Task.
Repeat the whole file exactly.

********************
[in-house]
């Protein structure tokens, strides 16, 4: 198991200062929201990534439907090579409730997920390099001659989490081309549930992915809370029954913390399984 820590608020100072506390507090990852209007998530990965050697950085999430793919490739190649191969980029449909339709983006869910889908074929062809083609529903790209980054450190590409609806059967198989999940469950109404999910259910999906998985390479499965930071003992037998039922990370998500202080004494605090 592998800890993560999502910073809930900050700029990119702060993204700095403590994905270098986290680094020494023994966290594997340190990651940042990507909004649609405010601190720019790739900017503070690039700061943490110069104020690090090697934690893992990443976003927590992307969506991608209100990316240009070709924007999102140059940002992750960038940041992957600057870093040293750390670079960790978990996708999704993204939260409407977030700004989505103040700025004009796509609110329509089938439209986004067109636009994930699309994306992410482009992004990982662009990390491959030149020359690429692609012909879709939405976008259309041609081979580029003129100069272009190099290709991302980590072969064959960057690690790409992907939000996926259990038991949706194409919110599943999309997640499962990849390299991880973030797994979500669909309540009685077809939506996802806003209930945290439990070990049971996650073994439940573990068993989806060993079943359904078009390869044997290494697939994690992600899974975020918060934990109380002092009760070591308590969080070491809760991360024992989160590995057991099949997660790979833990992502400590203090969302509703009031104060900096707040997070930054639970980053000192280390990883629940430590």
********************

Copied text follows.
[in-house]
């Protein structure tokens, strides 16, 4: 198991200062929201990534439907090579409730997920390099001659989490081309549930992915809370029954913390399984 820590608020100072506390507090990852209007998530990965050697950085999430793919490739190649191969980029449909339709983006869910889908074929062809083609529903790209980054450190590409609806059967198989999940469950109404999910259910999906998985390479499965930071003992037998039922990370998500202080004494605090 592998800890993560999502910073809930900050700029990119702060993204700095403590994905270098986290680094020494023994966290594997340190990651940042990507909004649609405010601190720019790739900017503070690039700061943490110069104020690090090697934690893992990443976003927590992307969506991608209100990316240009070709924007999102140059940002992750960038940041992957600057870093040293750390670079960790978990996708999704993204939260409407977030700004989505103040700025004009796509609110329509089938439209986004067109636009994930699309994306992410482009992004990982662009990390491959030149020359690429692609012909879709939405976008259309041609081979580029003129100069272009190099290709991302980590072969064959960057690690790409992907939000996926259990038991949706194409919110599943999309997640499962990849390299991880973030797994979500669909309540009685077809939506996802806003209930945290439990070990049971996650073994439940573990068993989806060993079943359904078009390869044997290494697939994690992600899974975020918060934990109380002092009760070591308590969080070491809760991360024992989160590995057991099949997660790979833990992502400590203090969302509703009031104060900096707040997070930054639970980053000192280390990883629940430590």